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“Garden Sentry” Pastel Painting

I can’t get enough of the Missouri Botanical Garden.  I wish they would allow artists to come in and paint after hours.  I would live here if I could, it is so pretty, and has so many luscious scenes to paint.

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Garden Sentry, pastel, 9″ x 12″

Last Wednesday, my husband and I sat at the edge of the lake in the Japanese Garden so I could paint either the bridge, or the boulders in the lake.  I decided on painting the boulders.  Instead of the traditional composition, I chose to put the rocks in the top 1/3 of my painting, and have the bottom 2/3 be the water and the reflections.  It made for an interesting effect.   Usually the background of the painting has the soft edges, but in this case it is the background that has the more distinct edges and brighter colors, due to the subject matter.

This egret landed on top of the taller rock, as if to say “Here I am, and I’m going to keep watch over this garden”.  It stayed there for at least an hour, preening it’s feathers and just relaxing.  I felt blessed and grateful to have this wonderful addition to my scene!  I like how the blue in the shadow side of the bird goes into pink at the bottom, from the reflection off the rock.  I also like the reflections of light on the edges of the bird and the top of the beak.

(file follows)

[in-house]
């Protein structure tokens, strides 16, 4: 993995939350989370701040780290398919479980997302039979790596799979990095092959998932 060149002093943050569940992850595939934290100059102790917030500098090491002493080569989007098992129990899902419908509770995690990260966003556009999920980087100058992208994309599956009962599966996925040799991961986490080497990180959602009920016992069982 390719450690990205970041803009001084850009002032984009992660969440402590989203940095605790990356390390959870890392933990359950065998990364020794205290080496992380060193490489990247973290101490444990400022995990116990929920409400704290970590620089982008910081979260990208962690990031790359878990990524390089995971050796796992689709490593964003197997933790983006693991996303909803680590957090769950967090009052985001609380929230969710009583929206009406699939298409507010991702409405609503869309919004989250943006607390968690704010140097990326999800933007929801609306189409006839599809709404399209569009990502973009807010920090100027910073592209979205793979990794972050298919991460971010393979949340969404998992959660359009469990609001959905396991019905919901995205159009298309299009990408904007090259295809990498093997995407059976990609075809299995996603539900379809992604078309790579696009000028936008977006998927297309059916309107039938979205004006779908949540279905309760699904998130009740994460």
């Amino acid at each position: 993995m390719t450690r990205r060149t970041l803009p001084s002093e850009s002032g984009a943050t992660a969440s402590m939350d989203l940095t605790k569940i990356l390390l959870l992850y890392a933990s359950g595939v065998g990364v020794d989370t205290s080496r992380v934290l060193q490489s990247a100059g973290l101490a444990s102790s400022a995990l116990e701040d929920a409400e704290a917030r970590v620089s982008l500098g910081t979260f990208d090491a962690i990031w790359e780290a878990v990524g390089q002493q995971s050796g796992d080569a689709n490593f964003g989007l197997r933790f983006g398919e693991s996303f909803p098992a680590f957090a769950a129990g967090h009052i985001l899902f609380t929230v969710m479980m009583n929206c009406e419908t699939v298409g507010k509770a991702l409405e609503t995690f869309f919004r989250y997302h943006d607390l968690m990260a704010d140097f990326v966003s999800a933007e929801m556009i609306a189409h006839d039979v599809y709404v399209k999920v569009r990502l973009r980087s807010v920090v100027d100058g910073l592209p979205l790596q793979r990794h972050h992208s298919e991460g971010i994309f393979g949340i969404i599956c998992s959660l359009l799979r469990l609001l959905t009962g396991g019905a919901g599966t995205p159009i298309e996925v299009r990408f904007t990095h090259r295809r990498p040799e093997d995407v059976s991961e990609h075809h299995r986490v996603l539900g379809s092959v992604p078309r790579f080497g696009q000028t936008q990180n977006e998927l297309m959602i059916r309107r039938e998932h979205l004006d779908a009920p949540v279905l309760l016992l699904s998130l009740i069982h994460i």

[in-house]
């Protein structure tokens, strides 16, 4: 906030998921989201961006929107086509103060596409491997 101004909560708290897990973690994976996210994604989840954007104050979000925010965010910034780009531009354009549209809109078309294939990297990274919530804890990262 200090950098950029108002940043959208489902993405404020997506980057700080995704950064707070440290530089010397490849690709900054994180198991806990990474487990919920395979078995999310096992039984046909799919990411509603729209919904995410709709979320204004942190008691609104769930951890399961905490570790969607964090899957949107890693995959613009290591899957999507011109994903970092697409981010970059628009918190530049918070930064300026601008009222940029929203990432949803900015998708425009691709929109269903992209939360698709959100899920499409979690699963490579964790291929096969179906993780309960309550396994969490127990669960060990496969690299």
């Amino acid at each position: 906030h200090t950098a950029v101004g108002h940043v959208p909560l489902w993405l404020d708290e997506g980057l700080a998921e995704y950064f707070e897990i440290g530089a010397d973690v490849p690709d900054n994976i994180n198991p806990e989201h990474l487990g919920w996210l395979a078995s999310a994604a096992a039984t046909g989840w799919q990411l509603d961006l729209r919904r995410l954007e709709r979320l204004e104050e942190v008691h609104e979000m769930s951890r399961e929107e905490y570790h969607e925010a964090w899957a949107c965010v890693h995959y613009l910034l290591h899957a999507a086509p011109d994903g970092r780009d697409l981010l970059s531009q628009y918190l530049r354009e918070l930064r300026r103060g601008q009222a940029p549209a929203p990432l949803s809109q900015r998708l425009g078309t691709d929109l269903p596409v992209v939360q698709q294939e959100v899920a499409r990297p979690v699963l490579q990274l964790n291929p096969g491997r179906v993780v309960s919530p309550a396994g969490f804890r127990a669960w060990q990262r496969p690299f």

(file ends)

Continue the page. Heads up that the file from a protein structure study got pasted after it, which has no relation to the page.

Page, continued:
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Painting a Series in Tower Grove Park

Jane, my painting buddy, and I have decided to do a series of plein air paintings in Tower Grove Park.  So far, we have painted 2 of the pavilions together.  This one is the Humbolt South Pavilion.  Tower Grove Park is a historic park in south St. Louis built by Henry Shaw, the one who founded and build the Missouri Botanical Garden, which is one of the top botanical gardens in the world.